Since I also need to spend on my Hyatt card to earn elite status progress towards Globalist status over there with dollars charged, it’s unlikely I’ll earn more than 500 more PQPs this way when I hit that next $12,000 threshold charged on my United card.
With those 500 PQPs hopefully in hand, I’m down to 1,168 still to-be-earned PQPs.
SUMMER HULL/THE POINTS GUY
Buy upgrades on existing flights
Since I’ve already hit the number of United flights I need for the year, it is somewhat more attractive to earn PQPs by “buying up” to domestic first class on my existing, planned flights rather than adding too many more flights than necessary to my end-of-year schedule.
Yes, it still involves extra spending, but by doing it in a targeted manner on United flights I’m taking anyway, I’m raking in more PQPs than just sticking with an economy seat.
I did this on a recent flight to Denver, where I purposely booked a flight that was operated on a United wide-body with lie-flat seats. Buying up to first class for $149 on that flight was a treat – and, as you can see, those dollars spent got me that much closer to requalifying for 1K status.
While booking first class isn’t my normal spending and booking behavior for a two-hour flight, it felt like I got some actual value in return for the money I spent. I’ll likely need to do the same on a couple of flights I have coming up in November and December that also have $149 upgrades available.
Assuming I do that two more times before the end of the year and earn 298 more PQPs in the process, the gap closes to 870 needed PQPs.
Earn United PQF segments
This isn’t something I personally need to do this year as I’ve hit this number of flights portion of the requirement already, but in case you find yourself falling short in this category, here are some ideas.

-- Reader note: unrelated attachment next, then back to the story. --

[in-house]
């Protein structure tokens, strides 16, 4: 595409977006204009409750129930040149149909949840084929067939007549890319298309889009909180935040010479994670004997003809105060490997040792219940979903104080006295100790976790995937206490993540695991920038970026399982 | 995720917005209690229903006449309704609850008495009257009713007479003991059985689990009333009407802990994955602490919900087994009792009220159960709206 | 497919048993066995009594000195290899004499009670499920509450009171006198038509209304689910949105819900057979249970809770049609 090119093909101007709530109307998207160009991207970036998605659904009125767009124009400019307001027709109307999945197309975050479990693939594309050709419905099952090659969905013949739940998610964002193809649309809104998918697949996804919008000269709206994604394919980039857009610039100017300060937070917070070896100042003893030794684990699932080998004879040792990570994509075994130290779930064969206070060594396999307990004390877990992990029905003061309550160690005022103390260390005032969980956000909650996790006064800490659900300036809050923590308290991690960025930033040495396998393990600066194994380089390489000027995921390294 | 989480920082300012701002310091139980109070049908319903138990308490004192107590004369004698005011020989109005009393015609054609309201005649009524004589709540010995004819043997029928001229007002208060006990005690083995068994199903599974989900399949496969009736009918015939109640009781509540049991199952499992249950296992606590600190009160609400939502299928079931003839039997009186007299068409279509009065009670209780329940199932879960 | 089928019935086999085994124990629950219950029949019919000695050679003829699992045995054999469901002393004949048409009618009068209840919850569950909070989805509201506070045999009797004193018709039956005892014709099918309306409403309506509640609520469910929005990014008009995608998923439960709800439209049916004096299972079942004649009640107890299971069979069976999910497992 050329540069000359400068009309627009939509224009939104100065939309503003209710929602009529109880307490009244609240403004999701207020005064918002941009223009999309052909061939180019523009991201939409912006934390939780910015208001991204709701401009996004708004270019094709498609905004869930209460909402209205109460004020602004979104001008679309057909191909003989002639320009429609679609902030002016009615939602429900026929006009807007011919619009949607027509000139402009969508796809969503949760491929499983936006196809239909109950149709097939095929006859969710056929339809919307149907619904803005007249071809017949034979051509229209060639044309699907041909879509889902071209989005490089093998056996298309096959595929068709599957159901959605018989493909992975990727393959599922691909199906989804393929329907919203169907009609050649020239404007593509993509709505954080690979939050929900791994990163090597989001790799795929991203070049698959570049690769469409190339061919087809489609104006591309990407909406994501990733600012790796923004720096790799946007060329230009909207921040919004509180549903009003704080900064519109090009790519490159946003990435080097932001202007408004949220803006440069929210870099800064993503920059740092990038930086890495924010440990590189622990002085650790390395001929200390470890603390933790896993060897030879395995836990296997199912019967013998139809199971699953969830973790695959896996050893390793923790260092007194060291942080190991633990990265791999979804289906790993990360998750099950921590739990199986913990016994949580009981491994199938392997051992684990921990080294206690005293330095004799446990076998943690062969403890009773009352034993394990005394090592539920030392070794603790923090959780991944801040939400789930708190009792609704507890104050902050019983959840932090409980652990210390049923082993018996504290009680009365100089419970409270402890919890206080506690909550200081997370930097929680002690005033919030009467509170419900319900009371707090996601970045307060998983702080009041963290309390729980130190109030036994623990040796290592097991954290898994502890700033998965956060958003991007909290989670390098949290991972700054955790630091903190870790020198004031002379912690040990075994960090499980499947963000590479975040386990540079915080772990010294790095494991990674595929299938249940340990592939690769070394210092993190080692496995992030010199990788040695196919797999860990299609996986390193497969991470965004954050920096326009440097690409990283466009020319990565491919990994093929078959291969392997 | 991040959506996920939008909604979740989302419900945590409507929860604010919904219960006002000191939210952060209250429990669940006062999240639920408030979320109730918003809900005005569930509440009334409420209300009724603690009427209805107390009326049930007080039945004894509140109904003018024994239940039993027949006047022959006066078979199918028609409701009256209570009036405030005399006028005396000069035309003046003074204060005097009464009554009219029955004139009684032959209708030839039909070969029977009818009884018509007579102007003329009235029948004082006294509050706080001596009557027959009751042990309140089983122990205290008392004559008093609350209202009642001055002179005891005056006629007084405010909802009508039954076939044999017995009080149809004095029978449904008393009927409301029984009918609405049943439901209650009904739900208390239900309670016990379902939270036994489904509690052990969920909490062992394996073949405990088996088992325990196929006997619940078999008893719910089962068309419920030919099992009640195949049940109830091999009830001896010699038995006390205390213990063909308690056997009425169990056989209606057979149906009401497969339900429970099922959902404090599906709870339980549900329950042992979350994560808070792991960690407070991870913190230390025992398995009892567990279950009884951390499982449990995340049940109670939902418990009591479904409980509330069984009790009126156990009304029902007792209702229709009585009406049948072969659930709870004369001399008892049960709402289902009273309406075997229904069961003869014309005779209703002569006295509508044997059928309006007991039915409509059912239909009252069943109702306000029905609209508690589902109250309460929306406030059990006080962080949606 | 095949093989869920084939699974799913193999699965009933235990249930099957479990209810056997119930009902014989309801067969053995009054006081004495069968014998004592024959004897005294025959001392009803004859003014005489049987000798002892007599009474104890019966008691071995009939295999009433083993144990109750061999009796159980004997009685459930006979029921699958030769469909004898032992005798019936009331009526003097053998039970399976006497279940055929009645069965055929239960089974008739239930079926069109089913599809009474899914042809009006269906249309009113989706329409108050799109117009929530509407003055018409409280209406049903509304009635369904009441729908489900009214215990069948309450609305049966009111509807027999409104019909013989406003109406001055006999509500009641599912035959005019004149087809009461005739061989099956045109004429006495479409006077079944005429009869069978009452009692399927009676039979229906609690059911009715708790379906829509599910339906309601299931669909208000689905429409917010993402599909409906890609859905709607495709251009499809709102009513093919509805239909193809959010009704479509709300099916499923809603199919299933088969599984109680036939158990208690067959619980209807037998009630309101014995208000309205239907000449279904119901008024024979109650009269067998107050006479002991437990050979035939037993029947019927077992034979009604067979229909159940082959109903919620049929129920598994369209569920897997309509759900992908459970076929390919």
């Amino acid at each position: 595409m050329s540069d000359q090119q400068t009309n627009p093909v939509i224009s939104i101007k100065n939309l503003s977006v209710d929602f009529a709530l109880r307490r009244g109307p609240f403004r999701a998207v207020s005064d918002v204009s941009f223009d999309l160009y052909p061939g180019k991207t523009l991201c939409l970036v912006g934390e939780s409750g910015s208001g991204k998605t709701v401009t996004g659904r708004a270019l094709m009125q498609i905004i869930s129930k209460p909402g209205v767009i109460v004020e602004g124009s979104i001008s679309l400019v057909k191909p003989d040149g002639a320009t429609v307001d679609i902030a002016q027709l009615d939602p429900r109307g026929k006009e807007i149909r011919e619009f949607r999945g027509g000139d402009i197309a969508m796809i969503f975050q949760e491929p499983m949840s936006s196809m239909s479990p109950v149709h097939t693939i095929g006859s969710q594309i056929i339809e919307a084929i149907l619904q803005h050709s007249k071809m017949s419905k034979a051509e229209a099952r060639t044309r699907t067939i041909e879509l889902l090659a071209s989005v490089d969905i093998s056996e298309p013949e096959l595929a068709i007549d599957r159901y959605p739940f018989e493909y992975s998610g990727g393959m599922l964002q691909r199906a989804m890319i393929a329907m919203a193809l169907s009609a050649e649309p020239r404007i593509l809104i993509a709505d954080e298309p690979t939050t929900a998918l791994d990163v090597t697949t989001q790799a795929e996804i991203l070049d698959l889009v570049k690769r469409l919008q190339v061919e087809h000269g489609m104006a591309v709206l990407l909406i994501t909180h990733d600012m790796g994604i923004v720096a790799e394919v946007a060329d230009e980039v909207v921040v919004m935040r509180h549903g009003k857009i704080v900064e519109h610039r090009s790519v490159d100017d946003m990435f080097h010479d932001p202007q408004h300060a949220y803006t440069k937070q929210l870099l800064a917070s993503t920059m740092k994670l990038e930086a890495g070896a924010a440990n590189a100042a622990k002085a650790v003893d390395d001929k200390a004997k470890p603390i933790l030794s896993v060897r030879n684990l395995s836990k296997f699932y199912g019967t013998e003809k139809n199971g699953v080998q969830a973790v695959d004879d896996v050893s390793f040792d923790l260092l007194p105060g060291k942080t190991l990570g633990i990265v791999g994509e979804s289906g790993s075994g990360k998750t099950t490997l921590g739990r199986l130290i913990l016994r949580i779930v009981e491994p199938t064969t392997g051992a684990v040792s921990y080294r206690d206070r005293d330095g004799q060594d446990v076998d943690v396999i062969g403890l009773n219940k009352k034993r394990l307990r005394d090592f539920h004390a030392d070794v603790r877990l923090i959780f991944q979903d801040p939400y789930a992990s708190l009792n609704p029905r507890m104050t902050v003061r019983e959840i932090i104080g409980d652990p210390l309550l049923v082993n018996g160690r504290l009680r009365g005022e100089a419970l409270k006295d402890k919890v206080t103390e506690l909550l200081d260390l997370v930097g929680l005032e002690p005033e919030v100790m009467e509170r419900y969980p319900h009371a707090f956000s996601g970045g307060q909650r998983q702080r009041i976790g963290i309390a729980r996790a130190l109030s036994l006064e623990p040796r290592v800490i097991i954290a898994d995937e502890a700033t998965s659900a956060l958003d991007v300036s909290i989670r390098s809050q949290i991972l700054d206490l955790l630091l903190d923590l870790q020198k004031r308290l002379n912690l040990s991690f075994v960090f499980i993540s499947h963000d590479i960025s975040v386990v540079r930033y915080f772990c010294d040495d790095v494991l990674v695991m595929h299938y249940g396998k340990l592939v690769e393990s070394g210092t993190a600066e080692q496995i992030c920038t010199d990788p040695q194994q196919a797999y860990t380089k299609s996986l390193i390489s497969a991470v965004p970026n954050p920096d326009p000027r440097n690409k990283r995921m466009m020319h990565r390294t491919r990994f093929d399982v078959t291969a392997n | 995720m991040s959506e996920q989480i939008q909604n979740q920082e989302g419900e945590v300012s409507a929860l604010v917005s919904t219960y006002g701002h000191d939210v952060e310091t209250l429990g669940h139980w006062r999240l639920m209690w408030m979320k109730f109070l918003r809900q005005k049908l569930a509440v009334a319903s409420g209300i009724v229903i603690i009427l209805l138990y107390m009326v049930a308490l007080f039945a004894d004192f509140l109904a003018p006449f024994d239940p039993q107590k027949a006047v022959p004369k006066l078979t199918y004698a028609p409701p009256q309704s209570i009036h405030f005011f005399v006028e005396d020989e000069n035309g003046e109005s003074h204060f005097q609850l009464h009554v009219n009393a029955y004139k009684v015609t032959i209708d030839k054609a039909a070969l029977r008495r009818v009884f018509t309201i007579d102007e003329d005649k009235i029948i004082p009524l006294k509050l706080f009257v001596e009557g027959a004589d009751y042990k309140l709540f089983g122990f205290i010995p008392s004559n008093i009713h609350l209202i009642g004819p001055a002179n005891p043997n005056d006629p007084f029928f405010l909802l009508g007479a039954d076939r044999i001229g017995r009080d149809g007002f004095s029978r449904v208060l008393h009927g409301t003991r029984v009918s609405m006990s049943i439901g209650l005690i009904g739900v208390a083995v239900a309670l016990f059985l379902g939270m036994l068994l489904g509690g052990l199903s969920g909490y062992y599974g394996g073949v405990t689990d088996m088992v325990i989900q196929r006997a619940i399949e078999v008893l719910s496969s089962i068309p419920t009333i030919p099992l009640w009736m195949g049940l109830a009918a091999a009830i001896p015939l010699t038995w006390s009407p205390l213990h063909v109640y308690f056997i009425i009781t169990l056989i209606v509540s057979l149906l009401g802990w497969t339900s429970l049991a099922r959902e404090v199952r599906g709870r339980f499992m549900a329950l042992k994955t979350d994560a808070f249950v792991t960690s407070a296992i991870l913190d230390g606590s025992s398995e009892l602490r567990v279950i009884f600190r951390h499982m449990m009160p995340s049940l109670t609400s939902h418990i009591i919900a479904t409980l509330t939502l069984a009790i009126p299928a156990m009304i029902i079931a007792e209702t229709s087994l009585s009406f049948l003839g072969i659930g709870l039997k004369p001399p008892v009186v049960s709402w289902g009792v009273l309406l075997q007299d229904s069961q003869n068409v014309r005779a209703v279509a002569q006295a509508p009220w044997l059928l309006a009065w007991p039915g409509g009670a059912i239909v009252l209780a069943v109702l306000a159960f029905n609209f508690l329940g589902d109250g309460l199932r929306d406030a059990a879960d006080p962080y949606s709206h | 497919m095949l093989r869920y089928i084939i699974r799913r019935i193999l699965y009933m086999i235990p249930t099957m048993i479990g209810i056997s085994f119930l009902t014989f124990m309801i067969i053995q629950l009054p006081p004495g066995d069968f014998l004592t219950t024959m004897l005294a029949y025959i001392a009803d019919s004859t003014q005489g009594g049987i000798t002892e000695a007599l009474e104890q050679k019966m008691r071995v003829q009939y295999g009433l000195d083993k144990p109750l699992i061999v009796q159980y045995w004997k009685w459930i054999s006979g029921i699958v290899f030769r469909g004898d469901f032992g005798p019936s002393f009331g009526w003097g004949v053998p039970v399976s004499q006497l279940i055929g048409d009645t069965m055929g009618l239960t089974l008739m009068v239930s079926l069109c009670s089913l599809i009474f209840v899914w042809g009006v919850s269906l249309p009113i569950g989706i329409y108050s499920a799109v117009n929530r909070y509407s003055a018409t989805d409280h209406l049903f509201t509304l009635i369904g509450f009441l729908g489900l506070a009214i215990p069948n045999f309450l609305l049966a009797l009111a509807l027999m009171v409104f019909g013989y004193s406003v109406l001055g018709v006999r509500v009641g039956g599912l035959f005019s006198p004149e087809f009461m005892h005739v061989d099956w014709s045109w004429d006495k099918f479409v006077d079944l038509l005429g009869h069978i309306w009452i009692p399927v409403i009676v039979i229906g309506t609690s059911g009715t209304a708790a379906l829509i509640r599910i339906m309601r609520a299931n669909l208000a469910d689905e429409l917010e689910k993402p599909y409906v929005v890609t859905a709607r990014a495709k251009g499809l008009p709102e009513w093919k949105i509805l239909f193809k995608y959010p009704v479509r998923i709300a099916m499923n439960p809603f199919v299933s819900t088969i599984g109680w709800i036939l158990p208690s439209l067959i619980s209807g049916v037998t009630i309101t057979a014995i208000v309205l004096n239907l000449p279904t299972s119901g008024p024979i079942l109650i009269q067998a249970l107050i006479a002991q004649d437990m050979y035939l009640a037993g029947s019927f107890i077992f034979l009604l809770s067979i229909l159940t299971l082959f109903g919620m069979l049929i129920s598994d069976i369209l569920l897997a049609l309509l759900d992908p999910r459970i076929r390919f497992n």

A United Premier qualifying flight is just a fancy word for a flight takeoff/touchdown. If I flew round-trip from Houston to Colorado Springs with a connection both ways in Denver, that would equal four PQFs. This year, you need 36 PQFs (in addition to PQPs earned from spending) for 1K status.
Last year, when I was a handful of segments short toward the end of the year, I added a connection to some otherwise nonstop trips and did a one-day hop around Texas to visit Dallas and Austin to round out the year picking up those segments, since the length of the flight doesn’t matter.
SUMMER HULL/THE POINTS GUY
Book additional United flights
With two months left to go in the year, you still have time to book additional flights.
Personally, I know of at least one more trip to New York City that I need to book that’s not counted in my existing totals. While I don’t know exactly what that will cost quite yet (as the precise dates aren’t set), it’s likely safe to assume I’ll earn about 300 PQPs at a rate of 1 per $1 of base fare since I will be flying during business days and hours and it probably won’t be a super-cheap fare.
That should take me down to a shortfall of around 570 more PQPs once I count up the actual flights I need and anticipate taking through Dec. 31.
There’s no way I am missing a year of 1K status by going just 96% of the way and coming up 570 PQPs short. I’m still holding out on planning anything firm in case some necessary work travel presents itself, but if that doesn’t happen, I’ll be booking a $570-ish flight (plus taxes and fees) to somewhere fun like Vegas for the night.